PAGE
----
Pediatricians Say Government Doesn't Adequately Protect Children From Chemicals

Here at The Atlantic's Life channel, we've devoted a number of recent stories to the threat of unsafe plastics and the chemicals associated with them (see this story by Elizabeth Grossman, for example, or this one by Brian Howard). Today, the American Academy of Pediatrics added new heft to these concerns by publishing a position paper arguing that the government's management of hazardous chemicals does not adequately protect children and pregnant women.

The organization says we need to change from a system in which chemicals are considered safe unless proven otherwise to one in which chemical manufacturers must proactively prove that their products are harmless. Here's HealthDay with the full story:

MONDAY, April 25 (HealthDay News) -- The U.S. chemical management policy needs an overhaul because it does not adequately protect children and pregnant women, who are most susceptible to hazardous substances, a new position paper from the American Academy of Pediatrics claims.

Click here to find out more! Since passage of the Toxic Substance Control Act (TSCA) in 1976, tens of thousands of new chemicals have been developed for widespread use with little or no oversight or testing and the law itself has never been really updated, the pediatricians claim.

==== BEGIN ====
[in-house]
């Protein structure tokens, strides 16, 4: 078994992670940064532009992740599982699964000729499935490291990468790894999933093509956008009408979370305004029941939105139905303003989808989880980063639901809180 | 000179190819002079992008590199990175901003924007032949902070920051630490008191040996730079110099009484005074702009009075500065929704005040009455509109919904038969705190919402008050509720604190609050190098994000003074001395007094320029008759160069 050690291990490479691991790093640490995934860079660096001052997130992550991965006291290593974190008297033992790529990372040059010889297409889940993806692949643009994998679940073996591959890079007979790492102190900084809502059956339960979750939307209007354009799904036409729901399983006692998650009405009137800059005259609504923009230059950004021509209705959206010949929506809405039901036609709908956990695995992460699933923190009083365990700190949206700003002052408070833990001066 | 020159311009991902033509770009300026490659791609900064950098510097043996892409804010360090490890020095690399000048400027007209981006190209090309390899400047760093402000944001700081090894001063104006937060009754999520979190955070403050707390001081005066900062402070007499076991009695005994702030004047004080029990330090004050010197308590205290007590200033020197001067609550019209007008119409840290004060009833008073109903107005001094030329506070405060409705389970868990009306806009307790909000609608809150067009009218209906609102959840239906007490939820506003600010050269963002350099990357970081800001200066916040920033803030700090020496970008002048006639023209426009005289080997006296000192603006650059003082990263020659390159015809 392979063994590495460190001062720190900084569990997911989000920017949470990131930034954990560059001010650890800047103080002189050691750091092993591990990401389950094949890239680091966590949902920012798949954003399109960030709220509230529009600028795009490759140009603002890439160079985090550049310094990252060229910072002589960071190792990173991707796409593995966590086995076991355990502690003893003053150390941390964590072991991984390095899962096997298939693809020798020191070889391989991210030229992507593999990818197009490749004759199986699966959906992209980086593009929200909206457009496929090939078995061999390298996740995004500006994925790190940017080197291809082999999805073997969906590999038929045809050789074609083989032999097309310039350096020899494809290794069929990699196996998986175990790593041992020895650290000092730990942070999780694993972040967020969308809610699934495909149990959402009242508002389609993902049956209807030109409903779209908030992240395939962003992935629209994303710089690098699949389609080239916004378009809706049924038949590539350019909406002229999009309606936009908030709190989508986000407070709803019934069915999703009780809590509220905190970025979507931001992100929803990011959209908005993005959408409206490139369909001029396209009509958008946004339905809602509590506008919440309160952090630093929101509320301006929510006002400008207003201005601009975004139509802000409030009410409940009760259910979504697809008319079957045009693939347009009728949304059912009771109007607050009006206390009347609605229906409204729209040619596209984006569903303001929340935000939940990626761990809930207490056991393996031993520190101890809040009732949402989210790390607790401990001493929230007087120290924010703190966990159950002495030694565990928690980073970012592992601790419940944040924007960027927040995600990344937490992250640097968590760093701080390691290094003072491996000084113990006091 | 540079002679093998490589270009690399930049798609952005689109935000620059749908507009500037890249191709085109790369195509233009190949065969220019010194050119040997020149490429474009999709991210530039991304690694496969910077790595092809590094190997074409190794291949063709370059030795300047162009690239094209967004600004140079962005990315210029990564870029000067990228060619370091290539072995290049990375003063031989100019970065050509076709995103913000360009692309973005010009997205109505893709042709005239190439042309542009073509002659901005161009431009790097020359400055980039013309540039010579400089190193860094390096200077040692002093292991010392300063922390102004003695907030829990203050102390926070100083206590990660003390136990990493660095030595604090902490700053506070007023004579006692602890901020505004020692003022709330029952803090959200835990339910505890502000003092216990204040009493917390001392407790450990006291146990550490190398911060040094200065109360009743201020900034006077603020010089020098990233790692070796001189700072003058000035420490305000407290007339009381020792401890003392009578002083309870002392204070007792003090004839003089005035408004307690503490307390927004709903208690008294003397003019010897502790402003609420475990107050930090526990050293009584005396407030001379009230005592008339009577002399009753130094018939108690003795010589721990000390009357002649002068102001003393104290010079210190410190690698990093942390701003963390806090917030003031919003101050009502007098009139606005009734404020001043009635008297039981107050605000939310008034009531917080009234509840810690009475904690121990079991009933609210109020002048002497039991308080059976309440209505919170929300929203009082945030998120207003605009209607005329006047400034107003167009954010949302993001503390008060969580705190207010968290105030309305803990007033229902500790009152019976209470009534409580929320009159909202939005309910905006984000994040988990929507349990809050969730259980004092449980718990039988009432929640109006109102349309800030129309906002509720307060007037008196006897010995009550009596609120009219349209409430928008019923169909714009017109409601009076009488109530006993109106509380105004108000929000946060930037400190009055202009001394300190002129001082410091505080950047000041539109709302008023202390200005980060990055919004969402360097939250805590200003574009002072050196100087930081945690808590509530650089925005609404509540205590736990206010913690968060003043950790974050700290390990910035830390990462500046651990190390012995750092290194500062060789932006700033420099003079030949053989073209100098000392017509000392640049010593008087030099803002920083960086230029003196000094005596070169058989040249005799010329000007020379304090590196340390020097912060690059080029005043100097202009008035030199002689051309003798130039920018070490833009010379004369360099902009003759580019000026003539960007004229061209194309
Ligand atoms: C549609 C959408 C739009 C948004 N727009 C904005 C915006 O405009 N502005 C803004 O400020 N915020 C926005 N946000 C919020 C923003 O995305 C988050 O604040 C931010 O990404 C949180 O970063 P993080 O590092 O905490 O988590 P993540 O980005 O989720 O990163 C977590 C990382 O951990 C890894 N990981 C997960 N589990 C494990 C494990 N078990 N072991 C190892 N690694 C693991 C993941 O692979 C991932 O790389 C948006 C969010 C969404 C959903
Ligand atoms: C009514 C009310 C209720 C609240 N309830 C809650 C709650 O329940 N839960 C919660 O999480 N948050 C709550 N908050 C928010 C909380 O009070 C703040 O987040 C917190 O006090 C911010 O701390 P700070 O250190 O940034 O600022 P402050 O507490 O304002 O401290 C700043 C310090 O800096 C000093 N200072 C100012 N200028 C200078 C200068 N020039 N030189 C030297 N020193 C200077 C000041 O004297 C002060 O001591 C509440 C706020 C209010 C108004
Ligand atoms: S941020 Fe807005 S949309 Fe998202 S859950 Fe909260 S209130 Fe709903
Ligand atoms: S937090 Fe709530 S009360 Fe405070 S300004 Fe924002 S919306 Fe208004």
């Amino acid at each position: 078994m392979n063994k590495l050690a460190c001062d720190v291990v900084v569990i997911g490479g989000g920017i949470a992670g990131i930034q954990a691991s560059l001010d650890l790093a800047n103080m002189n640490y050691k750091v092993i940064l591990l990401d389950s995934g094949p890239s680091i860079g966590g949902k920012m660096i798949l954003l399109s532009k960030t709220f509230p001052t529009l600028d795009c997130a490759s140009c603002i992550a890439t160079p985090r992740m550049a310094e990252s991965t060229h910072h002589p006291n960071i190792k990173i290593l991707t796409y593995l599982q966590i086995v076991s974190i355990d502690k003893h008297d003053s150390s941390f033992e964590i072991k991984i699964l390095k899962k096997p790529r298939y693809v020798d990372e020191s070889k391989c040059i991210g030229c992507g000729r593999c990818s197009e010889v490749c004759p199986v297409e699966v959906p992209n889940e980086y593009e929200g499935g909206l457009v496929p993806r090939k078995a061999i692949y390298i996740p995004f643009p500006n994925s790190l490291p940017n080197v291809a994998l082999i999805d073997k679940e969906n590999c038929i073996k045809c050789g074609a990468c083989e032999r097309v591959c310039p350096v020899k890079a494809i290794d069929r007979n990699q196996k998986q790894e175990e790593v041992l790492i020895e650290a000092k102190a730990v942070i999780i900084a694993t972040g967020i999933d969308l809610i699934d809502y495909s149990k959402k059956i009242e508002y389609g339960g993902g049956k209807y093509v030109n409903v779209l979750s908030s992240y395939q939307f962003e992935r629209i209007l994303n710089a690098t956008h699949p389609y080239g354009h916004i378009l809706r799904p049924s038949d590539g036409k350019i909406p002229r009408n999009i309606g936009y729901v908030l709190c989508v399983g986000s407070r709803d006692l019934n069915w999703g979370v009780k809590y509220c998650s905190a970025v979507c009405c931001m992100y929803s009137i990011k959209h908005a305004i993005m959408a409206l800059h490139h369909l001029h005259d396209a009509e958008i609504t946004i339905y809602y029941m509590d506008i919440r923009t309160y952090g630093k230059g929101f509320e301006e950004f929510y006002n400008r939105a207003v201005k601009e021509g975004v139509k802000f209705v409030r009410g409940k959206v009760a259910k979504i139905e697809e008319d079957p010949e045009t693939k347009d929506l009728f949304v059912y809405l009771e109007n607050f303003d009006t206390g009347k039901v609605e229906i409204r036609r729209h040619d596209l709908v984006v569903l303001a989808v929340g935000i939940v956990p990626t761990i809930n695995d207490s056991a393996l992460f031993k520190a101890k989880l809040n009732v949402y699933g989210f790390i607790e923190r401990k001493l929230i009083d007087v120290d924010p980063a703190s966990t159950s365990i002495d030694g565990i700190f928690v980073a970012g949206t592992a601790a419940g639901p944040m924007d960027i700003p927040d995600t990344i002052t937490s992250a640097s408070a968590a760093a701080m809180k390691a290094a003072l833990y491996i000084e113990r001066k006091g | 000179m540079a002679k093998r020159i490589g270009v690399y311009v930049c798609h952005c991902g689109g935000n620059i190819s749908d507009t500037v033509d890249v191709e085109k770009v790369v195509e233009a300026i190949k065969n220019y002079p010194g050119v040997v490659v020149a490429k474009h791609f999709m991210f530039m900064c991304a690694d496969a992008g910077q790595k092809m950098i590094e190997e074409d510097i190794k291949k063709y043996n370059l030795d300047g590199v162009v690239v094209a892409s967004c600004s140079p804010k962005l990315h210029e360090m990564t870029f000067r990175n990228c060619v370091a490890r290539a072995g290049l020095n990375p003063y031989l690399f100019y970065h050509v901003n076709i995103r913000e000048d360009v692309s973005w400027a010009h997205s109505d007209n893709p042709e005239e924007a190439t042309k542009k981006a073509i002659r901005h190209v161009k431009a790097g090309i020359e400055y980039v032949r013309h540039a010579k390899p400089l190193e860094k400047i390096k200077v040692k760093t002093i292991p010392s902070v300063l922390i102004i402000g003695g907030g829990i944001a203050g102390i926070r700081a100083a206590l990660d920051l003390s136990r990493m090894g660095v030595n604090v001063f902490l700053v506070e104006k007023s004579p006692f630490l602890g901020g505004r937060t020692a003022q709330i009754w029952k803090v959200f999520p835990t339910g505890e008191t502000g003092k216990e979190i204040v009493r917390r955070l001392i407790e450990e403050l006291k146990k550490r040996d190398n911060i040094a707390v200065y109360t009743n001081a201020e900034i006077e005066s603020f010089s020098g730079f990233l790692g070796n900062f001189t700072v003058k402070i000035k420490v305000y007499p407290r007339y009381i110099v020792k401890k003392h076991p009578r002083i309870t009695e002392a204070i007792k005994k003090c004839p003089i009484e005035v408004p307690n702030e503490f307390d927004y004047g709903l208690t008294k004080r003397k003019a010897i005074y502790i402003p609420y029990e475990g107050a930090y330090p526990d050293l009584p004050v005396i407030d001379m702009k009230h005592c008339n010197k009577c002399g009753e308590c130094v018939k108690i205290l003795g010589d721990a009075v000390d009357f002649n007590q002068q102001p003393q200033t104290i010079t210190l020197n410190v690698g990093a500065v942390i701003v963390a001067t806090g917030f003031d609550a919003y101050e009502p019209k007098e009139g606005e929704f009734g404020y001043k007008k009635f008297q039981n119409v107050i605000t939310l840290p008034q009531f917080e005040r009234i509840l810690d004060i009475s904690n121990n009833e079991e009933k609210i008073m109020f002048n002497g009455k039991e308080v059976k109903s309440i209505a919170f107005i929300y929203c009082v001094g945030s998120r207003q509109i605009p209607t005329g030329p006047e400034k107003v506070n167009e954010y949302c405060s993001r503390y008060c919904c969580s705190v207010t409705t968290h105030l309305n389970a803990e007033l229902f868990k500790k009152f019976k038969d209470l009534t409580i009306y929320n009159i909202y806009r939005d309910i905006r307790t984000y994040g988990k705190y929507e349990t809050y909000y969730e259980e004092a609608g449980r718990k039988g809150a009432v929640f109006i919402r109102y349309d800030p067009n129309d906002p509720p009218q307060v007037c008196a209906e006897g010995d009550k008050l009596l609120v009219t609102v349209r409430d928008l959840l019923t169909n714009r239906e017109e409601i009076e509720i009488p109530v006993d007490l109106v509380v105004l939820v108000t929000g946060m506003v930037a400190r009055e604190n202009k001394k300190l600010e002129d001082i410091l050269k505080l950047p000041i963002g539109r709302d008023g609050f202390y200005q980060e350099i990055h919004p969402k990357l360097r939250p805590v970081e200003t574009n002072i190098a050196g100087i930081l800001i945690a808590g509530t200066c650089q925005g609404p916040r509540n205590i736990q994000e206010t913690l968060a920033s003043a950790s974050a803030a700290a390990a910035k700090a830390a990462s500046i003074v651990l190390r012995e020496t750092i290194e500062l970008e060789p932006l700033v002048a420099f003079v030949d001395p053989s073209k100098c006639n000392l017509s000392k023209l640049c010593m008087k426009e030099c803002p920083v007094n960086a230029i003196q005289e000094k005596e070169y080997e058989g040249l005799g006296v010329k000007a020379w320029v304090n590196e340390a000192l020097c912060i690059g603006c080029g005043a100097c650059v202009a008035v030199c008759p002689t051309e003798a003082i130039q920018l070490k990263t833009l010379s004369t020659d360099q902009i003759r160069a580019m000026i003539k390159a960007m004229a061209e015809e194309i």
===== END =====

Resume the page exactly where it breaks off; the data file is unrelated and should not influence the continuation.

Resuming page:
"The current policy . . . really is virtually useless," said Dr. Jerome Paulson, the paper's author and medical director of the Child Health Advocacy Institute at Children's National Medical Center in Washington, D.C.

The recent outcry about substances such as Bisphenol A, a chemical used for decades in plastic drinking bottles that may trigger neurological problems in children, exemplifies the policy's inability to take vulnerable populations into consideration, Paulson noted.

"In the last couple of years we've had a 'toxicant of the month' situation," he said. "Why aren't these chemicals tested before they're in the market so we . . . can know if they're unlikely to do harm to the environment or to human beings?"

Read the full HealthDay story at US News & World Report.

Presented by

Daniel Fromson, a former associate editor at The Atlantic, is a writer based in Washington, D.C. He writes regularly for The Washington Post. His work has also appeared in Harper's Magazine, New York, and Slate.

What Happened to the Milky Way?

Light pollution has taken away our ability to see the stars. Can we still save the night sky?

Join the Discussion

After you comment, click Post. If you’re not already logged in you will be asked to log in or register with Disqus.

Please note that The Atlantic's account system is separate from our commenting system. To log in or register with The Atlantic, use the Sign In button at the top of every page.

blog comments powered by Disqus

Video

What Happened to the Milky Way?

Light pollution has taken away our ability to see the stars. Can we still save the night sky?

Video

The Faces of #BlackLivesMatter

Scenes from a recent protest in New York City

Video

Desegregated, Yet Unequal

A short documentary about the legacy of Boston busing

Video

Ruth Bader Ginsburg on Life

The Supreme Court justice talks gender equality and marriage.

Video

Social Media: The Video Game

What if the validation of your peers could "level up" your life?

Video

The Pentagon's $1.5 Trillion Mistake

The F-35 fighter jet was supposed to do everything. Instead, it can barely do anything.

More in Health

Just In